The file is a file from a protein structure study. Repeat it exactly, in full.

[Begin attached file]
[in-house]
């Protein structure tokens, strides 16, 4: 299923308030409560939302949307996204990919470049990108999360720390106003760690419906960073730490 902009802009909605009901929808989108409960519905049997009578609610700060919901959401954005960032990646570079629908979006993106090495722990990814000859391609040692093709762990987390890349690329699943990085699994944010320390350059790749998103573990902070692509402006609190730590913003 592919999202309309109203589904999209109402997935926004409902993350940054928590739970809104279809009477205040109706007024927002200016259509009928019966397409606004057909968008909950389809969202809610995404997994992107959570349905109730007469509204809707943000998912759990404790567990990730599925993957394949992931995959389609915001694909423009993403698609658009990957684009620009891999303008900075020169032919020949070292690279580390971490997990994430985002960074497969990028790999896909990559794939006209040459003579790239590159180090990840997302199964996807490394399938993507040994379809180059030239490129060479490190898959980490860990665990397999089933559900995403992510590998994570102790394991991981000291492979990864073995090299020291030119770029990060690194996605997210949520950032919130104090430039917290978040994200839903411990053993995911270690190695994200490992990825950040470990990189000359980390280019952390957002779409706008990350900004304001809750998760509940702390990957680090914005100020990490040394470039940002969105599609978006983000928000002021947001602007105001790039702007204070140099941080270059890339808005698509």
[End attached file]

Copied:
[in-house]
């Protein structure tokens, strides 16, 4: 299923308030409560939302949307996204990919470049990108999360720390106003760690419906960073730490 902009802009909605009901929808989108409960519905049997009578609610700060919901959401954005960032990646570079629908979006993106090495722990990814000859391609040692093709762990987390890349690329699943990085699994944010320390350059790749998103573990902070692509402006609190730590913003 592919999202309309109203589904999209109402997935926004409902993350940054928590739970809104279809009477205040109706007024927002200016259509009928019966397409606004057909968008909950389809969202809610995404997994992107959570349905109730007469509204809707943000998912759990404790567990990730599925993957394949992931995959389609915001694909423009993403698609658009990957684009620009891999303008900075020169032919020949070292690279580390971490997990994430985002960074497969990028790999896909990559794939006209040459003579790239590159180090990840997302199964996807490394399938993507040994379809180059030239490129060479490190898959980490860990665990397999089933559900995403992510590998994570102790394991991981000291492979990864073995090299020291030119770029990060690194996605997210949520950032919130104090430039917290978040994200839903411990053993995911270690190695994200490992990825950040470990990189000359980390280019952390957002779409706008990350900004304001809750998760509940702390990957680090914005100020990490040394470039940002969105599609978006983000928000002021947001602007105001790039702007204070140099941080270059890339808005698509």